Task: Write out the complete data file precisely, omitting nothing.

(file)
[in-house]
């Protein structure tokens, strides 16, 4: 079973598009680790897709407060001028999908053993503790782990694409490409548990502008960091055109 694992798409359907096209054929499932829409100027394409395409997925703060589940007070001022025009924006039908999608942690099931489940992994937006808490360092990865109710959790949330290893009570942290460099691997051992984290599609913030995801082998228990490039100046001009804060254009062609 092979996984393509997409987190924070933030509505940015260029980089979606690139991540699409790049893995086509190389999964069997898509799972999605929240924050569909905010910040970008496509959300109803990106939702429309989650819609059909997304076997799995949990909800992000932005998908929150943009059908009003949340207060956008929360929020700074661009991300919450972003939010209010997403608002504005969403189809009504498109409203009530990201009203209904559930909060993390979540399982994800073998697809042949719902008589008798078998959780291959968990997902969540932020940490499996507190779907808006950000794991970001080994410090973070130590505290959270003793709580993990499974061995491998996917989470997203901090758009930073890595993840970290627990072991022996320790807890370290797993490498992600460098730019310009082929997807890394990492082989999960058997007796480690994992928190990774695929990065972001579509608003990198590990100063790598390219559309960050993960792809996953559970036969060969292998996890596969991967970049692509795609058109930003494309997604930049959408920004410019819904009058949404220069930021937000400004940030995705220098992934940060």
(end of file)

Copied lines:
[in-house]
């Protein structure tokens, strides 16, 4: 079973598009680790897709407060001028999908053993503790782990694409490409548990502008960091055109 694992798409359907096209054929499932829409100027394409395409997925703060589940007070001022025009924006039908999608942690099931489940992994937006808490360092990865109710959790949330290893009570942290460099691997051992984290599609913030995801082998228990490039100046001009804060254009062609 092979996984393509997409987190924070933030509505940015260029980089979606690139991540699409790049893995086509190389999964069997898509799972999605929240924050569909905010910040970008496509959300109803990106939702429309989650819609059909997304076997799995949990909800992000932005998908929150943009059908009003949340207060956008929360929020700074661009991300919450972003939010209010997403608002504005969403189809009504498109409203009530990201009203209904559930909060993390979540399982994800073998697809042949719902008589008798078998959780291959968990997902969540932020940490499996507190779907808006950000794991970001080994410090973070130590505290959270003793709580993990499974061995491998996917989470997203901090758009930073890595993840970290627990072991022996320790807890370290797993490498992600460098730019310009082929997807890394990492082989999960058997007796480690994992928190990774695929990065972001579509608003990198590990100063790598390219559309960050993960792809996953559970036969060969292998996890596969991967970049692509795609058109930003494309997604930049959408920004410019819904009058949404220069930021937000400004940030995705220098992934940060």